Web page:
ICU Rotation Specific Objectives
Neurosurgery residents at the University of Toronto are required to spend 3 months on an ICU service as part of their PGY2 training. They will rotate to one of the teaching hospitals within the University, most often Sunnybrook Health Sciences Centre, Toronto Western Hospital/Toronto General Hospital, and St Michael's Hospital. The following is a description of the rotation-specific objectives for neurosurgery residents undertaking their ICU rotation:
To develop the clinical skills, professional attitudes, and knowledge base for the practice of surgery through exposure to critically ill medical/surgical disorders. Appreciate the medical management and basic foundations underlying the care of critically ill surgical patients.
The trainee will function as a junior consulting member of the ICU service. Senior residents and attending staff will supervise the trainee and evaluate their progress.
MEDICAL EXPERT/CLINICAL DECISION MAKER
•Demonstrate diagnostic and therapeutic skills for ethical and effective patient care.
•Access and apply relevant information to clinical practice.
•Follow protocols implemented in the unit and adhere to established unit standards.
At the end of 12 weeks of ICU rotations the resident will be able to do the following:
•Elicit, present, and document a history that is relevant, concise, accurate and appropriate to the patient's problem(s).
•Perform, interpret the findings of, present, and document a physical examination that is relevant and appropriate.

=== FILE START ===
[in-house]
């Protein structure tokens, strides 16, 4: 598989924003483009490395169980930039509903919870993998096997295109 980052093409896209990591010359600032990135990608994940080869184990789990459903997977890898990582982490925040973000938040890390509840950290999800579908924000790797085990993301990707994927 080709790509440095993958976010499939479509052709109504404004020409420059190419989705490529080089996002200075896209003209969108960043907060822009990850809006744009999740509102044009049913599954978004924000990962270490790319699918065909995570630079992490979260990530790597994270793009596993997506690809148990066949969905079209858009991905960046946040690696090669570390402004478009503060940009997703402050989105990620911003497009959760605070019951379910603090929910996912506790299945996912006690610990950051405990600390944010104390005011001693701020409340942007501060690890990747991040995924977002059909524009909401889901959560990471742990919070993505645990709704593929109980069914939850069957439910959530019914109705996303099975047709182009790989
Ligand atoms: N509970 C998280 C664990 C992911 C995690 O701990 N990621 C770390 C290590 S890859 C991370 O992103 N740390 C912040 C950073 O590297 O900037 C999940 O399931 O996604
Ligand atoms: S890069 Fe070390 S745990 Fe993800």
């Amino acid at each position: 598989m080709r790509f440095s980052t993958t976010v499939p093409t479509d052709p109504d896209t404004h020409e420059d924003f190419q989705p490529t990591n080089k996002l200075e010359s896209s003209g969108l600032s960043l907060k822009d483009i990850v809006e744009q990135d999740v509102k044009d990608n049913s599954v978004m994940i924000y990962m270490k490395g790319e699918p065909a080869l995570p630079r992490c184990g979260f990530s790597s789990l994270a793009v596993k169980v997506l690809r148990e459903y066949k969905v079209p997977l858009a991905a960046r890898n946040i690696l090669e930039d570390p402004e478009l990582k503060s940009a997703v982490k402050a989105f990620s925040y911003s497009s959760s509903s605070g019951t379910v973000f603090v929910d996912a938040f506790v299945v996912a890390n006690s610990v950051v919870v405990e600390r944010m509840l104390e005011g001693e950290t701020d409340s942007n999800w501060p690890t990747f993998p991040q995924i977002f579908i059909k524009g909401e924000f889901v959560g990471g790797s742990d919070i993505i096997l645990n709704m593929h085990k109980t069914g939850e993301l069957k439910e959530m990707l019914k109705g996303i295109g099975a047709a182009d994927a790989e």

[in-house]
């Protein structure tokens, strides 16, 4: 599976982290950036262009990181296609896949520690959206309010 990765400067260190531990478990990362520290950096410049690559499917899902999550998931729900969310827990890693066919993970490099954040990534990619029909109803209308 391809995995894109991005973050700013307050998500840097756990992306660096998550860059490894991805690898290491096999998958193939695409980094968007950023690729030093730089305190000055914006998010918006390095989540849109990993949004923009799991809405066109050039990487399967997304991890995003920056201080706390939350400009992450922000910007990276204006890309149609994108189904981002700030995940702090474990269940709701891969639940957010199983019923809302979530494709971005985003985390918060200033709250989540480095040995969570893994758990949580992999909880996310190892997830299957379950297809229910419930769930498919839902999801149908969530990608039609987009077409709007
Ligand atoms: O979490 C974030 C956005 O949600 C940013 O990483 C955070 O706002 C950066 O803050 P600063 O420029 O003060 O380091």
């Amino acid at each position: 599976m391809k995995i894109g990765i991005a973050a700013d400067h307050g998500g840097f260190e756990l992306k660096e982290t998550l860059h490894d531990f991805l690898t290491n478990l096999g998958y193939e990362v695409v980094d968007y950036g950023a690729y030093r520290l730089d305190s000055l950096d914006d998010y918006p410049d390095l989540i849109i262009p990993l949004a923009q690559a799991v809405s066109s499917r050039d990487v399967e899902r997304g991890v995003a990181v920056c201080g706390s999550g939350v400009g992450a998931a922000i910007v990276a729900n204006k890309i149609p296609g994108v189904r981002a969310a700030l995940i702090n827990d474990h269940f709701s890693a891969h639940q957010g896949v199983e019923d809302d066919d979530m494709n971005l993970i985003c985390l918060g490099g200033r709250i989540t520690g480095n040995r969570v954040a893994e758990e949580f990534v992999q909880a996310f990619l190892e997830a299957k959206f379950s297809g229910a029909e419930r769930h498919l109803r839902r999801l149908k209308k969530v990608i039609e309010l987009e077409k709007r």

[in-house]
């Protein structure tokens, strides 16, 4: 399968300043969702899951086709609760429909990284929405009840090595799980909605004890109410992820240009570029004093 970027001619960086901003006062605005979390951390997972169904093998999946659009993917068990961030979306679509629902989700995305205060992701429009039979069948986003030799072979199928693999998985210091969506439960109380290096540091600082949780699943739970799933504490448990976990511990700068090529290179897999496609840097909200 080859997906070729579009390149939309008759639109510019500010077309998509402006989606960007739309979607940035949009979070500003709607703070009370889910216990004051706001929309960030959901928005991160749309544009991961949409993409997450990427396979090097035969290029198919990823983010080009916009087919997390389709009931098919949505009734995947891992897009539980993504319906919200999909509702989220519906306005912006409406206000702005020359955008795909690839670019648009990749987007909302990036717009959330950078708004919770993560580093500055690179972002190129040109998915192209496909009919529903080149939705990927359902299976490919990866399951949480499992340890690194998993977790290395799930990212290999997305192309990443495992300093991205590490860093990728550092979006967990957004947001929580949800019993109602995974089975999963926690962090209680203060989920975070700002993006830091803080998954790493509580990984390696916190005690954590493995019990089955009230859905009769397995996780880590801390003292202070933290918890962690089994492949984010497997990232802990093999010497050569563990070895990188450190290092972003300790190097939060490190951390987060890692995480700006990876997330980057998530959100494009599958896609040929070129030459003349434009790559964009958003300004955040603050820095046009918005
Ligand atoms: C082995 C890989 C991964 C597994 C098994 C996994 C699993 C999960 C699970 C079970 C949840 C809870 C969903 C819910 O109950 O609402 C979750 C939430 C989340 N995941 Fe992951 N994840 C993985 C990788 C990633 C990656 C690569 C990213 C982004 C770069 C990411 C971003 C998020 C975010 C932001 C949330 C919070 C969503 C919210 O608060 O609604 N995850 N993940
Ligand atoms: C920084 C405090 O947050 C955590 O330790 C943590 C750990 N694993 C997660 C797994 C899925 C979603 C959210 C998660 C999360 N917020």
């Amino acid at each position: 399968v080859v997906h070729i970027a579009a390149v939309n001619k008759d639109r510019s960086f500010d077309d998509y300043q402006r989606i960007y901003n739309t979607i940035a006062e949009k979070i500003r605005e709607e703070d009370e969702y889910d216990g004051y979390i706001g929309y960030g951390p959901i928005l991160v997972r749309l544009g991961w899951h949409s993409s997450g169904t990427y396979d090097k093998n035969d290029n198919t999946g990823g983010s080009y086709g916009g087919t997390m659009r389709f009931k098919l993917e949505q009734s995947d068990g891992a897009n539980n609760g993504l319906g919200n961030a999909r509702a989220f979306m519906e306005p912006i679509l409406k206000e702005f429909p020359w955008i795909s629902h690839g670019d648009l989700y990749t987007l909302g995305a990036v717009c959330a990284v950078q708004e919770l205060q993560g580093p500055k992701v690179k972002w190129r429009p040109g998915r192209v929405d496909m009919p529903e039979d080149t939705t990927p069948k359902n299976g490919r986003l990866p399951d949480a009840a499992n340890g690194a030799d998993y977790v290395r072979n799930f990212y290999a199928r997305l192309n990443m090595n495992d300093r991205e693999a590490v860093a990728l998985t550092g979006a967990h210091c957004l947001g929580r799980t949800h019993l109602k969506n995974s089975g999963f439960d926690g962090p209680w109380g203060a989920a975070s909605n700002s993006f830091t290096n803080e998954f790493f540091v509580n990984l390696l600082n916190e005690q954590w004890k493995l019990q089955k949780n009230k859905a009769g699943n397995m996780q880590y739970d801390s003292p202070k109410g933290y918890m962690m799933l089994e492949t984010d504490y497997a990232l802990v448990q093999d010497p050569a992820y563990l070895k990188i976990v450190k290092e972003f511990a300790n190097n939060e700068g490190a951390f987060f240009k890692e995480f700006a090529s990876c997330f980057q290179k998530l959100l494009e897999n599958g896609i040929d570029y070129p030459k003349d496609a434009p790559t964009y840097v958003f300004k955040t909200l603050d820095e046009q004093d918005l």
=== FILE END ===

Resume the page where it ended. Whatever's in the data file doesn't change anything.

•Select medically appropriate investigative tools, interpret the results of common diagnostic tests and demonstrate an understanding of their cost effectiveness, limitations and complications.
•Formulate a comprehensive patient problem list, synthesize an effective diagnostic and
therapeutic plan and establish appropriate follow up.
•Capable of basic airway management (bag/mask ventilation and uncomplicated intubation)
•Able to place central line with appropriate technique
•Able to place arterial line with appropriate technique
•Understands principles of ACLS and can apply them in a patient resuscitation.
• Able to recognize common rhythm disturbances
• Able to interpret blood gases and assess acid-base status
• Can provide basic ventilator orders for most patients
• Can classify shock and outline hemodynamic patterns
• Awareness of the ethical principles pertinent to critically ill patients especially end of life care,
and issues around withdrawing and withholding life support.
• Familiar with airway management and indications for intubation.
• Can use inotropes and vasopressors appropriately
• Can interpret an electrocardiogram and recognize important life-threatening findings.
·Establish a professional relationship with patients and families.
•Obtain and collate relevant history from patients, and families.
•Discuss appropriate information with patients and families and other members of the health careteam.
·Demonstrate consideration and compassion in communicating with patients and families.
•Demonstrate skills in:
oproviding clear, concise and timely verbal and written communication as applied to
progress notes, sign over of patient care and discharge planning;
ocommunication with patients and families regarding informed consent, the medical
condition, plan of treatment, prognosis, primary and secondary prevention, adverse
events, medical uncertainty, medical errors, end of life wishes, autopsy and organ donation
ocommunication with other health care professionals regarding all aspects of patient care.
·Personally examine and review each of their assigned patients before morning rounds.
·Able to present the history and physical findings of critically ill patients to the attending
physician in an organized concise manner.
·Identify the problems in a critically ill patient and generate a problem list.
·Write daily progress notes on assigned patients. The notes are expected to be legible and should identify the relevant daily events and issues for each patient.